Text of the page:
Have you ever tried to use the lein-release plugin to release an artifact into Clojars? It works by automatically updating version information in your
project.clj and adding commits to your source control system. Those commits can then be used with your build system to drive new builds and push a final artifact into Clojars.
I always found this approach unpalatable.
- It’s complicated – there are nine actions that the plugin takes by default. Nine!
- Version details are updated twice – the
-SNAPSHOTsuffix is removed, committed, then updated again to update the version and add
-SNAPSHOTback on before committing again – but that needs me to say what kind of update the next release is going to be!
- I don’t like having to run automation on my local machine (or give my build system write credentials to my source control system!).
There are other irritations with this approach but rather than rant, I’ll share what I think is a better way. This is the approach I’ve been using with Crucible for a few months now and it’s been working well.
A Simpler Way
If you set the version to be looked up from an environment variable, you don’t need the actual source code to have the version details you intend to deploy hard-coded into a git commit. That’s really easy to do with Leiningen because the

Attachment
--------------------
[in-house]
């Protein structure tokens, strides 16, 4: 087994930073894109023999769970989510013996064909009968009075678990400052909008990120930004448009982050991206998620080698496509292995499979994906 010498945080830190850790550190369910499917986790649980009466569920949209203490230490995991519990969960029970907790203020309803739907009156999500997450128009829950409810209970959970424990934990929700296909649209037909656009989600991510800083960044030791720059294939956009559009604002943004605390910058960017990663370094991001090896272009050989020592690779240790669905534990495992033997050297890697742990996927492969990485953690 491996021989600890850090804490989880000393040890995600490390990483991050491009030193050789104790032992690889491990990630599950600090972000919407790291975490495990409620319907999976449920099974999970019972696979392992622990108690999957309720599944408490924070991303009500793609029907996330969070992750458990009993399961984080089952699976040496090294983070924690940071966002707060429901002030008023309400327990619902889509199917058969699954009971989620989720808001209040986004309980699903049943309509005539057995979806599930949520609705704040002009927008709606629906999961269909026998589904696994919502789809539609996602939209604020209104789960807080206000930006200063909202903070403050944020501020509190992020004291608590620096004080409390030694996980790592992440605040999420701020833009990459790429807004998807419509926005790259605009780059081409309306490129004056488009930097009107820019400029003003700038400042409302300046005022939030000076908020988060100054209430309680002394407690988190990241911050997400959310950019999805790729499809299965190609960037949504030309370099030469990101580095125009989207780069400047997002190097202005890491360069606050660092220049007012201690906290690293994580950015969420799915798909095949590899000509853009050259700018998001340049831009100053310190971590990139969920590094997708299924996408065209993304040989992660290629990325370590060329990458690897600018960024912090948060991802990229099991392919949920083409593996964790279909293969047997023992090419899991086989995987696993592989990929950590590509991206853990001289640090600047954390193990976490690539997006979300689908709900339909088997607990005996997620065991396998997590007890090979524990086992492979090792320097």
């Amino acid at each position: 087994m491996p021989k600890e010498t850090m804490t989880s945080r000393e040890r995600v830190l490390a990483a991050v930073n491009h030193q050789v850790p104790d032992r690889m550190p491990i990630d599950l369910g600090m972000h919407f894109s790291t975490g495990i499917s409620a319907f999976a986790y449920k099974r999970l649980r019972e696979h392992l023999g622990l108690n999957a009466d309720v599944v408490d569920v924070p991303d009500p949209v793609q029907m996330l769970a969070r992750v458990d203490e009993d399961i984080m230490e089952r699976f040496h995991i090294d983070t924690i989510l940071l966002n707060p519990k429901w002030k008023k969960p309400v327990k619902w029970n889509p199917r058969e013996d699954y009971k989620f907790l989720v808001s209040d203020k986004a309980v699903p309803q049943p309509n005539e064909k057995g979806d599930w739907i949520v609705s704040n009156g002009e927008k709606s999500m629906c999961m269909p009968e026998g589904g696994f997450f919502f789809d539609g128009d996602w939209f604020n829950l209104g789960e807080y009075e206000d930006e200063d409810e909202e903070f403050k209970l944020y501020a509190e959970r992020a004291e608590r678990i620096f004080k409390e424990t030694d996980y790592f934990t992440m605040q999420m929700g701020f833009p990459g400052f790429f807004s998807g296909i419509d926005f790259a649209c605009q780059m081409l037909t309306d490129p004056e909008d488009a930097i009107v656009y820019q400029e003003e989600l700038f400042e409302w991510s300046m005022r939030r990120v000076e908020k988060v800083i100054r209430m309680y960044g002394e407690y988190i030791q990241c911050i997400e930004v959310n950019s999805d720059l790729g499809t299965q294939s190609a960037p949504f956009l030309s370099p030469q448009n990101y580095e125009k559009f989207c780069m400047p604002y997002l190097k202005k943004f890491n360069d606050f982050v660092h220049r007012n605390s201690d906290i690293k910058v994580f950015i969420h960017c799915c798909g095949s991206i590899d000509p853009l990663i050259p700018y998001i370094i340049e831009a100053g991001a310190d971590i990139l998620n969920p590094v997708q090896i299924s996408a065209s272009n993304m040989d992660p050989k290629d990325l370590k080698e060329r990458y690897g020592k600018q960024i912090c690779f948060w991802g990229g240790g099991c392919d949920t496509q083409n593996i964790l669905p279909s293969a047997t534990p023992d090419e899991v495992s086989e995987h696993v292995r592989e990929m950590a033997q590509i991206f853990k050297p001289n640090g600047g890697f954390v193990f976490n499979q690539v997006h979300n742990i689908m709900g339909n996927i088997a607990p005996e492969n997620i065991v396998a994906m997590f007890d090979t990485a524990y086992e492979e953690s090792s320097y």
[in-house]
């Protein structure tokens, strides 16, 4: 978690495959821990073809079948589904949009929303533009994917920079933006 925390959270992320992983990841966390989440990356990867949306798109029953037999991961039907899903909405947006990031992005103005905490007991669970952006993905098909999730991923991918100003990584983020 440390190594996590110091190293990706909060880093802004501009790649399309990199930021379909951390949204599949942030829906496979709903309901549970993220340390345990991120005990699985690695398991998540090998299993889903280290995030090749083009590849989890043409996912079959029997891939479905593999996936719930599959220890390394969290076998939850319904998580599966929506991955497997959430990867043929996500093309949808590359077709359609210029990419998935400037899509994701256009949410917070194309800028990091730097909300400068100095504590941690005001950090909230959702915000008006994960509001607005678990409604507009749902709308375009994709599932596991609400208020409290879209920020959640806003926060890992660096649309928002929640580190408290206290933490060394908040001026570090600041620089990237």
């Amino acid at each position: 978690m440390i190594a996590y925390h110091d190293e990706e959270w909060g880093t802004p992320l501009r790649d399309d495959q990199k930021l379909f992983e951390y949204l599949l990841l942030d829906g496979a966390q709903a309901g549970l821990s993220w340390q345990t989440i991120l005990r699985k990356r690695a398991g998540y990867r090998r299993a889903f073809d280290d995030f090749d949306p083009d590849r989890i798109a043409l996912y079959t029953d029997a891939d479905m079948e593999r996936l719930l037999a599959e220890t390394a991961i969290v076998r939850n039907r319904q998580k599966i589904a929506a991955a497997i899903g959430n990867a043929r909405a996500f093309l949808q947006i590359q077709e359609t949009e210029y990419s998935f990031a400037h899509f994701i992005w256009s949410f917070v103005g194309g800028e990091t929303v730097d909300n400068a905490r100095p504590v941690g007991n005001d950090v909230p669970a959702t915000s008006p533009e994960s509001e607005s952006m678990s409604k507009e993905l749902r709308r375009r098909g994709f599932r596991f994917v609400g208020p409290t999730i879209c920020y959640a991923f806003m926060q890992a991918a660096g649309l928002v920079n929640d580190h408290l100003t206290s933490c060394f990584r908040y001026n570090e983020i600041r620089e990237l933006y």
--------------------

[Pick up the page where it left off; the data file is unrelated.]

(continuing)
project.clj gets evaluated when you run Leiningen. Here’s an example from the Crucible project.
(defproject crucible (or (System/getenv "PROJECT_VERSION") "0.0.0-SNAPSHOT") :description "AWS Cloudformation templates in Clojure" ...)
I’m setting a default version of
0.0.0-SNAPSHOT here, so when I’m working locally I get something I’ll recognise. The version resolves to the value of the
PROJECT_VERSION environment variable when it’s set.
As Crucible builds on Travis I can trigger a build when I apply a git tag, and I can see the label of the tag in the build environment, as
TRAVIS_TAG. I have a small script that inspects the value of the
TRAVIS_TAG environment variable and sets
PROJECT_VERSION appropriately before running
This release process is as simple as tagging an existing commit with the label you want to release as, which you can do after you see a green build. No extra commits. No extra builds where there have been changes in source control. No write access for your build system. Nothing to merge with your next changes. Just a tag. The final release is done by your build system, in Crucible’s case Travis, using Leiningen’s standard Clojars deployment capabilities.
Once you’ve made your project.clj version dynamic, added your deploy script and told your build system when and how to deploy your code, you only have two actions (that aren’t waiting) to do each actual release:
- commit/merge to your production branch
- wait for green light on build
- tag the commit with your release version
- wait for build to deploy your new version to Clojars
Taking this process and Github releases, it’s so simple I can perform a release on my phone while I’m standing on the train. That can genuinely be useful if I get a great PR in!